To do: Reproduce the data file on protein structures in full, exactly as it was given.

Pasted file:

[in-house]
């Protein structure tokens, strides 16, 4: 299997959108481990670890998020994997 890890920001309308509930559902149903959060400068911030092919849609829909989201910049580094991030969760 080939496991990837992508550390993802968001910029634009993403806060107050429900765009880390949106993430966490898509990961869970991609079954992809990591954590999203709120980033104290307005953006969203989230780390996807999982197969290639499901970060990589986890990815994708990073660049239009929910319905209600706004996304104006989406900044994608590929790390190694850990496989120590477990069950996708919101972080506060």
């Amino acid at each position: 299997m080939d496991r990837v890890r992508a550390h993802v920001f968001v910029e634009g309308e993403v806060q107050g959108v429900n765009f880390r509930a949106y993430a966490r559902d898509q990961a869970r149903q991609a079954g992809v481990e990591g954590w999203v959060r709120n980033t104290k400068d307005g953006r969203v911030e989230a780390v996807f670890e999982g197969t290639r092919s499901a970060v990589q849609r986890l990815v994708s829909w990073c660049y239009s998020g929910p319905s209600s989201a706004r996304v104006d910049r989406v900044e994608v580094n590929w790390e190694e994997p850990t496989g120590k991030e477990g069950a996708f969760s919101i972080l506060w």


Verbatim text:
[in-house]
């Protein structure tokens, strides 16, 4: 299997959108481990670890998020994997 890890920001309308509930559902149903959060400068911030092919849609829909989201910049580094991030969760 080939496991990837992508550390993802968001910029634009993403806060107050429900765009880390949106993430966490898509990961869970991609079954992809990591954590999203709120980033104290307005953006969203989230780390996807999982197969290639499901970060990589986890990815994708990073660049239009929910319905209600706004996304104006989406900044994608590929790390190694850990496989120590477990069950996708919101972080506060």
């Amino acid at each position: 299997m080939d496991r990837v890890r992508a550390h993802v920001f968001v910029e634009g309308e993403v806060q107050g959108v429900n765009f880390r509930a949106y993430a966490r559902d898509q990961a869970r149903q991609a079954g992809v481990e990591g954590w999203v959060r709120n980033t104290k400068d307005g953006r969203v911030e989230a780390v996807f670890e999982g197969t290639r092919s499901a970060v990589q849609r986890l990815v994708s829909w990073c660049y239009s998020g929910p319905s209600s989201a706004r996304v104006d910049r989406v900044e994608v580094n590929w790390e190694e994997p850990t496989g120590k991030e477990g069950a996708f969760s919101i972080l506060w």